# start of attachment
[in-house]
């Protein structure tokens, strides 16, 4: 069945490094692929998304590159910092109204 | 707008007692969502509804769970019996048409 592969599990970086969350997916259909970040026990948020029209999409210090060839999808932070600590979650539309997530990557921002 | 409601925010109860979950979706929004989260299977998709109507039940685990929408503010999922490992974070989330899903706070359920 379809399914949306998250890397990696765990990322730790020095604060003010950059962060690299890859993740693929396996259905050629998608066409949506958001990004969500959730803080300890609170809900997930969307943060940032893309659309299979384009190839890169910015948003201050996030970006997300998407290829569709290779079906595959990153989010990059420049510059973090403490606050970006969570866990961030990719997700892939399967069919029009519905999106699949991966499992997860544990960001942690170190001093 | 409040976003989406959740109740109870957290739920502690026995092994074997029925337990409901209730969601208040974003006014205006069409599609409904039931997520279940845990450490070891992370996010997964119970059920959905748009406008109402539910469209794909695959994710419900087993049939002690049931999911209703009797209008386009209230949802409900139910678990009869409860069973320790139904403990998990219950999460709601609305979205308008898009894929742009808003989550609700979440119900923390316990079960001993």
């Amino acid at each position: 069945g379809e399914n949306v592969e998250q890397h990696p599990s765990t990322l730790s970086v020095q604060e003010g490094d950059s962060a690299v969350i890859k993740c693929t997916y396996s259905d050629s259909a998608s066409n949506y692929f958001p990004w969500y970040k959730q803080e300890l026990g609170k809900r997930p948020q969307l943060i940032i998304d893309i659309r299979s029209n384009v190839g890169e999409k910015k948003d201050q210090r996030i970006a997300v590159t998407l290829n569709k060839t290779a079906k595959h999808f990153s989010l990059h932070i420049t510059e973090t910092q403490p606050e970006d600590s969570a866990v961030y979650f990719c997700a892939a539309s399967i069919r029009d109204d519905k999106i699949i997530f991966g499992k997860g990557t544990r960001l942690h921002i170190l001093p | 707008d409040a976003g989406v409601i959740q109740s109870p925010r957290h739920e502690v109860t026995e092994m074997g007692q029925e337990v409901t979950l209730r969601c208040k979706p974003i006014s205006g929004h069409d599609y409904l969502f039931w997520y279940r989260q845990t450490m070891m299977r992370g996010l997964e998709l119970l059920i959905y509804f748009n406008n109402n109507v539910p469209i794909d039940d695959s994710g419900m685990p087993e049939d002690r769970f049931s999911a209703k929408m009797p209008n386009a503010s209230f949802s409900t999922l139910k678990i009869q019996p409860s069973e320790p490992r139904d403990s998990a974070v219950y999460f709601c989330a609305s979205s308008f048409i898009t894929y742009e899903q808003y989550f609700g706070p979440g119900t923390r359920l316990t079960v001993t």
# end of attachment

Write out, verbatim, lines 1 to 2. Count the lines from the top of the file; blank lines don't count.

[in-house]
């Protein structure tokens, strides 16, 4: 069945490094692929998304590159910092109204 | 707008007692969502509804769970019996048409 592969599990970086969350997916259909970040026990948020029209999409210090060839999808932070600590979650539309997530990557921002 | 409601925010109860979950979706929004989260299977998709109507039940685990929408503010999922490992974070989330899903706070359920 379809399914949306998250890397990696765990990322730790020095604060003010950059962060690299890859993740693929396996259905050629998608066409949506958001990004969500959730803080300890609170809900997930969307943060940032893309659309299979384009190839890169910015948003201050996030970006997300998407290829569709290779079906595959990153989010990059420049510059973090403490606050970006969570866990961030990719997700892939399967069919029009519905999106699949991966499992997860544990960001942690170190001093 | 409040976003989406959740109740109870957290739920502690026995092994074997029925337990409901209730969601208040974003006014205006069409599609409904039931997520279940845990450490070891992370996010997964119970059920959905748009406008109402539910469209794909695959994710419900087993049939002690049931999911209703009797209008386009209230949802409900139910678990009869409860069973320790139904403990998990219950999460709601609305979205308008898009894929742009808003989550609700979440119900923390316990079960001993």